Now, just in case anyone misconstrues my meaning here, which a number of people on OS are extremely prone to doing, that doesn't mean that we should be teaching religion in school, or that the proposition from a scientific standpoint that God exists, particularly based on a Biblical model, has equal scientific validity to the proposition that God does not exist based on a Biblical model. What we teach in school, by which I mean Public school, is based on scientific information we've been able to deduce so far based on current and past technologies. So, I am not claiming that "creation science" is actually science. It isn't. And what should be taught in public schools, at least as far as I'm concerned, is science.
Gary, thank you for this fascinating post, and this fascinating thread.

Kosh, this may seem like a small point, but it is as big as all outdoors.

"We've spent part of the last century learning the Impossible. "--K.S.

No, what we have done in this time is learning that which is possible. The impossibility was merely perception. We have not learned the impossible, and that is the point.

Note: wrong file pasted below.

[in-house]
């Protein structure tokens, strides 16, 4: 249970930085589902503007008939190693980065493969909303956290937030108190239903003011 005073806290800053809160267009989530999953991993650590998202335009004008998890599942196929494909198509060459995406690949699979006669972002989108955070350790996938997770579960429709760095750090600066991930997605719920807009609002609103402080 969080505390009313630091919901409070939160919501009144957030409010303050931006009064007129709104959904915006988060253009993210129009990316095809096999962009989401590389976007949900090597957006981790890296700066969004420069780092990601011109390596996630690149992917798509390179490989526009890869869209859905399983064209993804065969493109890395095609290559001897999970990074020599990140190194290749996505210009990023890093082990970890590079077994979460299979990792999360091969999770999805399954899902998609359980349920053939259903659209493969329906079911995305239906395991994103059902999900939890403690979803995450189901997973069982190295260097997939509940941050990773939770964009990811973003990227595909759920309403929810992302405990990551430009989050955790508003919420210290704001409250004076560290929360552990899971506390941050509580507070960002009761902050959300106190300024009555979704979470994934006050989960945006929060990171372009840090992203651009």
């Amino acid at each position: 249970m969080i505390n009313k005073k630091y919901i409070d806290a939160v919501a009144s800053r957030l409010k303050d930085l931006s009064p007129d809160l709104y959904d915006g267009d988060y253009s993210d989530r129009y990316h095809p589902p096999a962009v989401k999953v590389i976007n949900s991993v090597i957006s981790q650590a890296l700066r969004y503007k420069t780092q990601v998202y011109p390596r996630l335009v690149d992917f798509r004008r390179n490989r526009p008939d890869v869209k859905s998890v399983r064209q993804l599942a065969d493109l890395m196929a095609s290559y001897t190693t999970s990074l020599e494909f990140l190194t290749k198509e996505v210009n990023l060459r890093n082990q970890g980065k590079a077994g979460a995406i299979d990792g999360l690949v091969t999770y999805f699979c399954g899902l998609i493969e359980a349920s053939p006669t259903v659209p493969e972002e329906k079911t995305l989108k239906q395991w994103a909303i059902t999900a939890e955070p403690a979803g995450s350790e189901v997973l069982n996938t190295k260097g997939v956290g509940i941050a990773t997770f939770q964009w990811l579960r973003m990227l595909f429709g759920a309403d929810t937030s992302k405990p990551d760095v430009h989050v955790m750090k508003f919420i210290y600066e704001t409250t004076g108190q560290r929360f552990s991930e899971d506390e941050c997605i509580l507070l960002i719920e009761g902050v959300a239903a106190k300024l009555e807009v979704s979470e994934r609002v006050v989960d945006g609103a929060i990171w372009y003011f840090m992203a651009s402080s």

If you posit that the universe is finite, then there is a limit to that which can be learned. All possible is within. All impossible is without. Probable, likely, or imminent are entirely different matters.
We've spent part of the last century learning the "Impossible."

That's why I capitalized it. I sometimes capitalize in lieu of quotes.
Ah, makes sense. With the radical capitalization that goes on here, I just took it as a typo. I should have known better.
"The burden of proof rests with whomever is making the case."


Bull.

You know as well as I that you can NOT prove a negative.

I'm an atheist. I don't believe in a higher power in any way, shape or form.

It is impossible for me to "prove" what I don't believe in "DOESN'T" exist.

I can't PROVE Santa and the freakin easter bunny don't exist, either, but that sure as hell doesn't mean I have the "burden of prove" to show that they don't.